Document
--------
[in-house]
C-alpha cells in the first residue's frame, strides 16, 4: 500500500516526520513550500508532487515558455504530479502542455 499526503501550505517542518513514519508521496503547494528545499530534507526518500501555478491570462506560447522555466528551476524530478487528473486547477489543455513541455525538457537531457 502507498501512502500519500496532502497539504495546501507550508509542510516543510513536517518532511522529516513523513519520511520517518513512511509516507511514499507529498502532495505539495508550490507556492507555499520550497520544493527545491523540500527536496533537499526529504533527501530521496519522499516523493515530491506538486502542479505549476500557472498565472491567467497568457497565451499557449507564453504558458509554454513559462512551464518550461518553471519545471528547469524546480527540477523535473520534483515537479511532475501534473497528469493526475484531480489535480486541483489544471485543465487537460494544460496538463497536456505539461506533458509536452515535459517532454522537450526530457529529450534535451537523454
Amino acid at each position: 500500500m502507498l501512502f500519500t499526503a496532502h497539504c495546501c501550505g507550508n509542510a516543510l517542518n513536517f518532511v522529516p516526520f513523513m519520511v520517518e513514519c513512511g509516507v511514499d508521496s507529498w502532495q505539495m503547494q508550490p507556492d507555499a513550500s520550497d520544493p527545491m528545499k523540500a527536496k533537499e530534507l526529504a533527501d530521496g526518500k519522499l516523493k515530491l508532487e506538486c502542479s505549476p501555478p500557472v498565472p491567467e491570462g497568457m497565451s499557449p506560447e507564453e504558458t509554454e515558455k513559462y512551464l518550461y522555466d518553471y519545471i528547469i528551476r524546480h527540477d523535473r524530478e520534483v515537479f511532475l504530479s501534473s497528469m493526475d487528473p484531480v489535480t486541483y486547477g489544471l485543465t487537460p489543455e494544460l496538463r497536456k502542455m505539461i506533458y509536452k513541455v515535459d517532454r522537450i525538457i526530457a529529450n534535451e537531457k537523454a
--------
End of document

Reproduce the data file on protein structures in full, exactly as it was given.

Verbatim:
[in-house]
C-alpha cells in the first residue's frame, strides 16, 4: 500500500516526520513550500508532487515558455504530479502542455 499526503501550505517542518513514519508521496503547494528545499530534507526518500501555478491570462506560447522555466528551476524530478487528473486547477489543455513541455525538457537531457 502507498501512502500519500496532502497539504495546501507550508509542510516543510513536517518532511522529516513523513519520511520517518513512511509516507511514499507529498502532495505539495508550490507556492507555499520550497520544493527545491523540500527536496533537499526529504533527501530521496519522499516523493515530491506538486502542479505549476500557472498565472491567467497568457497565451499557449507564453504558458509554454513559462512551464518550461518553471519545471528547469524546480527540477523535473520534483515537479511532475501534473497528469493526475484531480489535480486541483489544471485543465487537460494544460496538463497536456505539461506533458509536452515535459517532454522537450526530457529529450534535451537523454
Amino acid at each position: 500500500m502507498l501512502f500519500t499526503a496532502h497539504c495546501c501550505g507550508n509542510a516543510l517542518n513536517f518532511v522529516p516526520f513523513m519520511v520517518e513514519c513512511g509516507v511514499d508521496s507529498w502532495q505539495m503547494q508550490p507556492d507555499a513550500s520550497d520544493p527545491m528545499k523540500a527536496k533537499e530534507l526529504a533527501d530521496g526518500k519522499l516523493k515530491l508532487e506538486c502542479s505549476p501555478p500557472v498565472p491567467e491570462g497568457m497565451s499557449p506560447e507564453e504558458t509554454e515558455k513559462y512551464l518550461y522555466d518553471y519545471i528547469i528551476r524546480h527540477d523535473r524530478e520534483v515537479f511532475l504530479s501534473s497528469m493526475d487528473p484531480v489535480t486541483y486547477g489544471l485543465t487537460p489543455e494544460l496538463r497536456k502542455m505539461i506533458y509536452k513541455v515535459d517532454r522537450i525538457i526530457a529529450n534535451e537531457k537523454a